QUESTION: I wanted to ask you about Mr. Goldstone’s report, which was released yesterday in Geneva, and since you’ve mentioned about impunity, don’t you think the same principles should apply to the Palestinians who live in Gaza facing Israel’s actions? Thank you.
SECRETARY CLINTON: Thank you. We believe that the mandate for the Goldstone report was one-sided, and that many of the recommendations are appropriately dealt with by the institutions within Israel; therefore, we believe that the appropriate venue within the international system is the Human Rights Council. We and other nations will be engaged about that, but we have grave concerns about the recommendations.
QUESTION: What role would you like members of the Colombian Supreme Court – Court of Justice in the next coming days – what are your issues regarding – or your interest regarding this meeting?
SECRETARY CLINTON: I’m not aware that I will be personally meeting. But I believe there may well be, if there is such a meeting, others within our government, including from the State Department. We have worked very closely over many years with the Colombian Government to support the people of Colombia in their struggle against both the narco-traffickers and the drug cartels, as well as the continuing insurgency by the FARC. We are always evaluating what needs to be done. And we also offer, we hope, constructive advice whenever possible to assist the Colombian Government and the Colombian people.
Yes, yes. Yes, right there. Yeah, yeah.
QUESTION: Hello, Madame, how are you? Iran seems unwilling to step down from its position that it will not suspend enrichment of uranium. Are you – on the eve of these talks, are you at all considering any such formula to step down from your demand of suspension of uranium in order to make these talks in Geneva go forward? What is your message on the eve of these talks?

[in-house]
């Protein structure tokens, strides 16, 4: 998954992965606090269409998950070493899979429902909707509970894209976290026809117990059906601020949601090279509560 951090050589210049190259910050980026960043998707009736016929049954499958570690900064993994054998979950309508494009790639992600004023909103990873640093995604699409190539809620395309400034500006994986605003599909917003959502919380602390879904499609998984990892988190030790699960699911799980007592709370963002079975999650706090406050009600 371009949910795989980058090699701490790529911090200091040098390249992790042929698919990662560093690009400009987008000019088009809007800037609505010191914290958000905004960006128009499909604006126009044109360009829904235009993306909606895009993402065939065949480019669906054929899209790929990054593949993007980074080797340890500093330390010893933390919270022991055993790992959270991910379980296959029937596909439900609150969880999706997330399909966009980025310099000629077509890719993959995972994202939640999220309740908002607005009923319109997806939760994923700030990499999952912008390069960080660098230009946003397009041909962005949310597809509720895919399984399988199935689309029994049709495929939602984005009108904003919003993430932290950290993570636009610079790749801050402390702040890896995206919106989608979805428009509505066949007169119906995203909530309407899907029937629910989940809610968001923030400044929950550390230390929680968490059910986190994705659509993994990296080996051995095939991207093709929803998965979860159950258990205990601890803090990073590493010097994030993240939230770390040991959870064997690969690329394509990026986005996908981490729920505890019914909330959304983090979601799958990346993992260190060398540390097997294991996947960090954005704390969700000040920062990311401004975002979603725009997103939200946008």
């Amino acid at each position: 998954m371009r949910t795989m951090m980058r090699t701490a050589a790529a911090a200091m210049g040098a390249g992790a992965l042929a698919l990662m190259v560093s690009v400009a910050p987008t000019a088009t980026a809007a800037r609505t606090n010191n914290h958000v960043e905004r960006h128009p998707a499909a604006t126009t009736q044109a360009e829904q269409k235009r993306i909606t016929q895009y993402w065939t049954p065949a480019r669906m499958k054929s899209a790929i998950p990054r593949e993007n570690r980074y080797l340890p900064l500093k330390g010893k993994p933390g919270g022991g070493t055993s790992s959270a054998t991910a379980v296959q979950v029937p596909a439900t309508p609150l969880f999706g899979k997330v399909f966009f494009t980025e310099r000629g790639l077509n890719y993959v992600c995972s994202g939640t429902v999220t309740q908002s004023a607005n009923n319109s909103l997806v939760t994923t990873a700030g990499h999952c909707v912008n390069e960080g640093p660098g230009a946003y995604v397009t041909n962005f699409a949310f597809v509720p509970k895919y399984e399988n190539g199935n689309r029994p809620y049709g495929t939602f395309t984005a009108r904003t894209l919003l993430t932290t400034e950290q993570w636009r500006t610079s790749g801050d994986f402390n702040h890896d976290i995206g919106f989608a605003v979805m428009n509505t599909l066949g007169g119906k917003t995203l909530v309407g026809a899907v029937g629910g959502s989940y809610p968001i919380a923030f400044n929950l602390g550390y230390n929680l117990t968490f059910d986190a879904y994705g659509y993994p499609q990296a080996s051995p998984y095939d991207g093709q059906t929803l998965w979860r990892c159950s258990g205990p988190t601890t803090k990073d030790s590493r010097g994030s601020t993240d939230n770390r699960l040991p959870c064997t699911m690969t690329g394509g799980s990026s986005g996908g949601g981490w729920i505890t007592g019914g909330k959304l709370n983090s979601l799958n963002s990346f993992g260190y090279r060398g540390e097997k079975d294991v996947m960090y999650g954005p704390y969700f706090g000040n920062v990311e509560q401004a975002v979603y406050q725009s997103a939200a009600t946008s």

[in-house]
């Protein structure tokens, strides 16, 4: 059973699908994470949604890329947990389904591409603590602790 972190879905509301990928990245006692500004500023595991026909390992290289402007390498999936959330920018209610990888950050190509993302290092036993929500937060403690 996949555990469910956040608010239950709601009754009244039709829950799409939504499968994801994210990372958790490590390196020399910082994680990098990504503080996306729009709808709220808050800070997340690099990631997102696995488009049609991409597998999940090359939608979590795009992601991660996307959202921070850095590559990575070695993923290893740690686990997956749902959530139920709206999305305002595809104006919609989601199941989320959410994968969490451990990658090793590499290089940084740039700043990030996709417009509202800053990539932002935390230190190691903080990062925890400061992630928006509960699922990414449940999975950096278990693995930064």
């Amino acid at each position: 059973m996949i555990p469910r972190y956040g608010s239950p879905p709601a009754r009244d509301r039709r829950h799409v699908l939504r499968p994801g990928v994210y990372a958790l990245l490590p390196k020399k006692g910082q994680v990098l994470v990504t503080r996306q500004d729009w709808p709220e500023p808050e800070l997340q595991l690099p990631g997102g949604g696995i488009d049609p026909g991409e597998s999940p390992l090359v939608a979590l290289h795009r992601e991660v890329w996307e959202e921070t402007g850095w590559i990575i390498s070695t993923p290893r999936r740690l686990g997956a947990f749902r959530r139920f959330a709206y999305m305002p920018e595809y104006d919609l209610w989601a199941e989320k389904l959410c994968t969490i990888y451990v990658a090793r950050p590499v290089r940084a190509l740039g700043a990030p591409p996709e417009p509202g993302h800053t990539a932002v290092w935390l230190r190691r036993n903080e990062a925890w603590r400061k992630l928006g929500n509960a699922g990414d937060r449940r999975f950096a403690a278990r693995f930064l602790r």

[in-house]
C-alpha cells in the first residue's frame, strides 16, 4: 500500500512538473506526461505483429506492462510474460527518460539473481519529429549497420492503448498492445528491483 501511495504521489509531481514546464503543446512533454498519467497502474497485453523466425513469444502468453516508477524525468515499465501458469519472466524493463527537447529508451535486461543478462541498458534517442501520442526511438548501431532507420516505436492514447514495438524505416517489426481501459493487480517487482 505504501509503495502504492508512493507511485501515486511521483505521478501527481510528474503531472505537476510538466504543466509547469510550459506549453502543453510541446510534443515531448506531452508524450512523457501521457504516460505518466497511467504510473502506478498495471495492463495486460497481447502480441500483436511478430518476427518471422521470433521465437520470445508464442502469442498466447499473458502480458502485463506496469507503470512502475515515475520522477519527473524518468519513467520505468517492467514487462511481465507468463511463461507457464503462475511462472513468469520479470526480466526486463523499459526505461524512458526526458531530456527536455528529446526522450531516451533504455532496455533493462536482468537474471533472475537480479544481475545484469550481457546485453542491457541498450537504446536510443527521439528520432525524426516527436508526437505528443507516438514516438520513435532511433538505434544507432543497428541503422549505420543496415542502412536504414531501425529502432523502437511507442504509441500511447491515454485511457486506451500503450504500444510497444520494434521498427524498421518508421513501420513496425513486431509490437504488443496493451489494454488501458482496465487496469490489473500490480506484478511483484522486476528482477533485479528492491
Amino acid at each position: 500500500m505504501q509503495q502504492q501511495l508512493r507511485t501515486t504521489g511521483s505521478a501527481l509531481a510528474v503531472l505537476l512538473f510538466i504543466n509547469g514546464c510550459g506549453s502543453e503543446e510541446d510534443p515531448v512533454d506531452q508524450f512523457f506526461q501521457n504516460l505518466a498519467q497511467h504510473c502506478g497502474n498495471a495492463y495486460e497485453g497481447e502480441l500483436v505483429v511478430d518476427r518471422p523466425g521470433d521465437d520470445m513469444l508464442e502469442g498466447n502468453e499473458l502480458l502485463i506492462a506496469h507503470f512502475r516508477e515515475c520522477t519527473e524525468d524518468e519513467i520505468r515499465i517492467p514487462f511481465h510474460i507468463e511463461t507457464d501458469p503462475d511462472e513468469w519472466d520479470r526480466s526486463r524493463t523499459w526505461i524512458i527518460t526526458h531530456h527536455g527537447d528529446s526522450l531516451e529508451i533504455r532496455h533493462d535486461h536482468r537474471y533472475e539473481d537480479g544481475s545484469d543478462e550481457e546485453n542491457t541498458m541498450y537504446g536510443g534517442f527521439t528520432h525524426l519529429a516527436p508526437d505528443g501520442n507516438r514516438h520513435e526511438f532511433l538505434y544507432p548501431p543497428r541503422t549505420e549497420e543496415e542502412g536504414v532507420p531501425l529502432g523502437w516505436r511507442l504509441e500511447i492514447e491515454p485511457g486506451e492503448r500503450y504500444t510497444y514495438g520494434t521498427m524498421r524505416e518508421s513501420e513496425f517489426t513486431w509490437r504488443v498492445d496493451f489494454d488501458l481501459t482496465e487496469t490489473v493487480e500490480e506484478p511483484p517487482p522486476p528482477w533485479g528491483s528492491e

SECRETARY CLINTON: Well, I am certainly looking forward to the talks commencing in Geneva. We have made it very clear, through the P-5+1 and also through bilateral approaches to Iran, that we support what the international community has said with a unified voice. The P-5+1 statement that we issued last week here in the United Nations clearly set out the dual tracks that we are proceeding on.
On the one hand, Iran has a choice – to comply with its international obligations – and that would mean not only offering inspection, but ending its activities absent the kind of monitoring and supervision that would guarantee that what they’re doing is solely for peaceful purposes, and the alternative track, which is greater isolation and international pressure.
I’m not going to prejudge the outcome of this meeting which has not yet started, but we obviously are doing everything we can with others in the international community to make the choices to Iran very clear.
Thank you all. Thank you all very much.
SECRETARY CLINTON: That’s a United Nations matter.